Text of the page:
Hunting and fishing equipment could no longer be regulated by the U.S. Environmental Protection Agency (EPA) for lead content under pending legislation. The Hunting, Fishing & Recreational Shooting Protection Act (S. 225) would exempt ammunition and fishing tackle (including lead sinkers) from the Toxic Substances Control Act. Senators John Thune (R-South Dakota) and Amy Klobuchar (D-Minnesota) introduced the measure, which was referred to the Committee on Environment & Public Works.
No other senator has cosponsored the bill but the provision is included in the more comprehensive Bipartisan Sportsmen’s Act of 2015 (S. 659) which is also pending before the committee and was the subject of a recent hearing. The measure would apply to all types of ammunition, including bullets and arrows and all sport fishing components subject to excise tax.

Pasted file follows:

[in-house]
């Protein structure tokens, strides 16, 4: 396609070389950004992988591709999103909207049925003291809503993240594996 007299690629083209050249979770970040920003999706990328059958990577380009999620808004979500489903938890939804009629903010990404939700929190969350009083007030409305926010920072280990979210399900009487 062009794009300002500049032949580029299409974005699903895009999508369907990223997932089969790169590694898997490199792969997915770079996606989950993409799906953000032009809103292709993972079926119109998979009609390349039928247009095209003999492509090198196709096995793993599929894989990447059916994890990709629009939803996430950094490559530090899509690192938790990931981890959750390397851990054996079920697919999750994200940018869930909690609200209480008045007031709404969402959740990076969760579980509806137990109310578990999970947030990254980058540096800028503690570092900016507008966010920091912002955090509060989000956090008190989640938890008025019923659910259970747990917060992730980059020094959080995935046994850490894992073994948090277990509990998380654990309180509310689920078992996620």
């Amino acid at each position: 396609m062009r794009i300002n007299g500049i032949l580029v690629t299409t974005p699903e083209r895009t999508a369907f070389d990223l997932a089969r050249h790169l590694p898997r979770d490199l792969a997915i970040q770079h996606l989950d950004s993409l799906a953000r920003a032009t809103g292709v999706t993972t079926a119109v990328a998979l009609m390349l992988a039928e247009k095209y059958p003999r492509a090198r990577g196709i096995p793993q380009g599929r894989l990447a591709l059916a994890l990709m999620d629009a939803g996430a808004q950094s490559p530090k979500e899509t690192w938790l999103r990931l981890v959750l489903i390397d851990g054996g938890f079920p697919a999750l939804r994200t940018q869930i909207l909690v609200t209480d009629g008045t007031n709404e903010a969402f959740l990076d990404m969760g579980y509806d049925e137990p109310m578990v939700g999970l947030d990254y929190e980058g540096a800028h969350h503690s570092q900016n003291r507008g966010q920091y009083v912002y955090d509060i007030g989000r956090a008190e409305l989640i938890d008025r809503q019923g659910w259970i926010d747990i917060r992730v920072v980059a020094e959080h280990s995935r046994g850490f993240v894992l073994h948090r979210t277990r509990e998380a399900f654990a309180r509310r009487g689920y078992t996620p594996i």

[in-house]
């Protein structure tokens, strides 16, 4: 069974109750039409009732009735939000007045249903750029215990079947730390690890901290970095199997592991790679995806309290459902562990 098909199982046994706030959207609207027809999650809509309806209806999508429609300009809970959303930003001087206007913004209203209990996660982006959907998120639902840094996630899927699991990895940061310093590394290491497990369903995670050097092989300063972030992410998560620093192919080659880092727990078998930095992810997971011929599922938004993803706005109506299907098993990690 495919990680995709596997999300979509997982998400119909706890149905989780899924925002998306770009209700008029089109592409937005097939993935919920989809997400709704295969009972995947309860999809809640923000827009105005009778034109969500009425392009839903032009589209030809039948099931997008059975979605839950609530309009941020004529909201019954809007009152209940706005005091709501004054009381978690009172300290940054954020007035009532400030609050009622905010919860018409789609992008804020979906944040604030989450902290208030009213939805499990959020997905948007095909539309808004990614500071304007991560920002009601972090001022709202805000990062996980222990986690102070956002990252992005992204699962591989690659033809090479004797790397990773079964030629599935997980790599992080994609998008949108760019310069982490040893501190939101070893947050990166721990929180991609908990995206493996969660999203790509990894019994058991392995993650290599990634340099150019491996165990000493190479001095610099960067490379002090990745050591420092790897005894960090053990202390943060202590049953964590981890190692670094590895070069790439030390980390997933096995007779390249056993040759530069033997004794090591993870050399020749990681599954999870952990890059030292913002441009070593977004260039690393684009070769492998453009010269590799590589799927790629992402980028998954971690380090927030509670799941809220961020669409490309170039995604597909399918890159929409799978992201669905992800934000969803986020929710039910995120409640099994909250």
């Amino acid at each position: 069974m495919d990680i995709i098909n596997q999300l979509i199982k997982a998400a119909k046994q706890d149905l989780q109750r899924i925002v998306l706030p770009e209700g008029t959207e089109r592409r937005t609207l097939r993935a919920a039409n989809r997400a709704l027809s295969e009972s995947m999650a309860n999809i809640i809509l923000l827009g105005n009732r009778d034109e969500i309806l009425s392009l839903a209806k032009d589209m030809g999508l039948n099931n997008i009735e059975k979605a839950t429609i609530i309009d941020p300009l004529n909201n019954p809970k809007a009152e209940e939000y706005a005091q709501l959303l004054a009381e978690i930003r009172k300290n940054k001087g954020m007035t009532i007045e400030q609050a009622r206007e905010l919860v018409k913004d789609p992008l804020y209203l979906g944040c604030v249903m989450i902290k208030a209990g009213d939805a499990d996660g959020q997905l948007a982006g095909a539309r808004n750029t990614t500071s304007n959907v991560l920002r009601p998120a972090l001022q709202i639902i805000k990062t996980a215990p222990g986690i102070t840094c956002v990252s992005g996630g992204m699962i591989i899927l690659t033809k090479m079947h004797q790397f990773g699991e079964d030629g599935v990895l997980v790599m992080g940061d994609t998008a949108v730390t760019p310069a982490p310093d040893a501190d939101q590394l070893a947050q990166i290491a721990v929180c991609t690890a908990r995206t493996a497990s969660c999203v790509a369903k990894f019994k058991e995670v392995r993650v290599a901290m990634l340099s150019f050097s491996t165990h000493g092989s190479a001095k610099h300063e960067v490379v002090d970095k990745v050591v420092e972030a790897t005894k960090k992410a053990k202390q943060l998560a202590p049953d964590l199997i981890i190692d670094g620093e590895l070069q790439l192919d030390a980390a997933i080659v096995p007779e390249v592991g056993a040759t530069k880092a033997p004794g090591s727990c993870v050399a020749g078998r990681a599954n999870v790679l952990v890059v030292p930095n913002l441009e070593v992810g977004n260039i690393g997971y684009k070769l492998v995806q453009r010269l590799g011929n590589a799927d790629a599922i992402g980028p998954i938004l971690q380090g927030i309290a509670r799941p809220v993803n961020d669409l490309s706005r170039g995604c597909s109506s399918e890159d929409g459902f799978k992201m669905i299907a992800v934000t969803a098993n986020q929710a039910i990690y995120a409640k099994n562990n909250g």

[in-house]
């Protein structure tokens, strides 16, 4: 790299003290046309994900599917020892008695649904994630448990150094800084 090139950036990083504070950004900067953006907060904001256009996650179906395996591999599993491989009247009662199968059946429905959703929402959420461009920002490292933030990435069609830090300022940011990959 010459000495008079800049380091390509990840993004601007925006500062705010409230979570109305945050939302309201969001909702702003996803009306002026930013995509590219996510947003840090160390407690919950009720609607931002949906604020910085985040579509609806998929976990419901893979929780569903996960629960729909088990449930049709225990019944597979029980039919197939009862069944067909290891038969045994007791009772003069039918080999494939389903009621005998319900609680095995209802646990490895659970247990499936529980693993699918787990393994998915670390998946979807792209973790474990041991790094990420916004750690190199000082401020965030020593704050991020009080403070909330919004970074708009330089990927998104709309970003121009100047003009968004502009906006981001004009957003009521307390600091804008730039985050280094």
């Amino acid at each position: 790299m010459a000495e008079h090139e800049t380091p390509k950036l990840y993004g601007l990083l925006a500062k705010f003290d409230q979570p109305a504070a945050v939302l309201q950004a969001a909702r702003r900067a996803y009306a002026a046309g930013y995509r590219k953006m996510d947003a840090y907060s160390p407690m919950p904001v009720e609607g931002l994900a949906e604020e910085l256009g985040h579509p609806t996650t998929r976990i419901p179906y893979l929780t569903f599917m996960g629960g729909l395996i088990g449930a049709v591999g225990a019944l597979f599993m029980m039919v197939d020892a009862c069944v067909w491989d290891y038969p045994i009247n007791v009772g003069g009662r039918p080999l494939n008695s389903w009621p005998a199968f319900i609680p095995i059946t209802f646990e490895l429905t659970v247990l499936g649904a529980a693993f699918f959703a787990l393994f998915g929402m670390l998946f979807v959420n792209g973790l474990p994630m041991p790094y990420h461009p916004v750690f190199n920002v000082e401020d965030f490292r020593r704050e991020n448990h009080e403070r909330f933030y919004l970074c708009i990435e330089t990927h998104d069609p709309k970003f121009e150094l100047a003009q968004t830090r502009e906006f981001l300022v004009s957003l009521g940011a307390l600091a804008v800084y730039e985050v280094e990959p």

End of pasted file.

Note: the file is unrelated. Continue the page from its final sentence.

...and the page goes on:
But the provision does not mean the equipment would be free from all regulation, only from EPA. But tackle and ammo would remain under the jurisdiction of the United States Fish & Wildlife Service (which regulates what hunters and fishermen can use on federal land and water) and state governments. The bill would merely take away EPA’s authority to control lead content. EPA’s authority has been stripped already but only through FY 15.
Thune explained in a prepared statement that he fears EPA could make ammo and tackle too costly. Almost all ammunition used in recreational hunting is made from lead and steel shot costs considerably more. The National Shooting Sports Foundation (NSSF) says steel can cost up to 25 percent more. NSSF, the Safari Club and Congressional Sportsmen’s Foundation endorsed the legislation.